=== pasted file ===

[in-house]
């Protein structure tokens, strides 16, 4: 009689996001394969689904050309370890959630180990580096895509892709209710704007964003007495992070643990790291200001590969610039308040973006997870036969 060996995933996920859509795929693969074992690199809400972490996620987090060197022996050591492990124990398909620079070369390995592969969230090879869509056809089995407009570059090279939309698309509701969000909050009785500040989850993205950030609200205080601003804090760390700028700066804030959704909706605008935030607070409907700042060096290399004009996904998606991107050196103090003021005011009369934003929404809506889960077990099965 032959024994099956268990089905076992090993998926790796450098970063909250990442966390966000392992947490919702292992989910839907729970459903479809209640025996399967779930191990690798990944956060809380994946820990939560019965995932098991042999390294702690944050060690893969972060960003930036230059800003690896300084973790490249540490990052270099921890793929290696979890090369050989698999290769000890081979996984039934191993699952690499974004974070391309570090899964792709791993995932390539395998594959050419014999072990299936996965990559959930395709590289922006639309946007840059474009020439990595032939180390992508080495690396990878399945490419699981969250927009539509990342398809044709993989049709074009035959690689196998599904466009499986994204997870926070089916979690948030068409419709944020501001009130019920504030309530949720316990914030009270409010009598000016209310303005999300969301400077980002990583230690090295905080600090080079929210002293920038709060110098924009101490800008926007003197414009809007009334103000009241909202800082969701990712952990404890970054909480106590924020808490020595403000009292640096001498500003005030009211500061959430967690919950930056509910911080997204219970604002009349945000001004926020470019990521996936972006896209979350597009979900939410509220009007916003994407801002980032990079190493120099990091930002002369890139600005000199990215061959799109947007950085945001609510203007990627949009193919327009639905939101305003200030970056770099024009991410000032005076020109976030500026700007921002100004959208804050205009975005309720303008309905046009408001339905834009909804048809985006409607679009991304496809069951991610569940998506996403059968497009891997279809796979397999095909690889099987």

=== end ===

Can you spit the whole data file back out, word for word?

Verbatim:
[in-house]
């Protein structure tokens, strides 16, 4: 009689996001394969689904050309370890959630180990580096895509892709209710704007964003007495992070643990790291200001590969610039308040973006997870036969 060996995933996920859509795929693969074992690199809400972490996620987090060197022996050591492990124990398909620079070369390995592969969230090879869509056809089995407009570059090279939309698309509701969000909050009785500040989850993205950030609200205080601003804090760390700028700066804030959704909706605008935030607070409907700042060096290399004009996904998606991107050196103090003021005011009369934003929404809506889960077990099965 032959024994099956268990089905076992090993998926790796450098970063909250990442966390966000392992947490919702292992989910839907729970459903479809209640025996399967779930191990690798990944956060809380994946820990939560019965995932098991042999390294702690944050060690893969972060960003930036230059800003690896300084973790490249540490990052270099921890793929290696979890090369050989698999290769000890081979996984039934191993699952690499974004974070391309570090899964792709791993995932390539395998594959050419014999072990299936996965990559959930395709590289922006639309946007840059474009020439990595032939180390992508080495690396990878399945490419699981969250927009539509990342398809044709993989049709074009035959690689196998599904466009499986994204997870926070089916979690948030068409419709944020501001009130019920504030309530949720316990914030009270409010009598000016209310303005999300969301400077980002990583230690090295905080600090080079929210002293920038709060110098924009101490800008926007003197414009809007009334103000009241909202800082969701990712952990404890970054909480106590924020808490020595403000009292640096001498500003005030009211500061959430967690919950930056509910911080997204219970604002009349945000001004926020470019990521996936972006896209979350597009979900939410509220009007916003994407801002980032990079190493120099990091930002002369890139600005000199990215061959799109947007950085945001609510203007990627949009193919327009639905939101305003200030970056770099024009991410000032005076020109976030500026700007921002100004959208804050205009975005309720303008309905046009408001339905834009909804048809985006409607679009991304496809069951991610569940998506996403059968497009891997279809796979397999095909690889099987």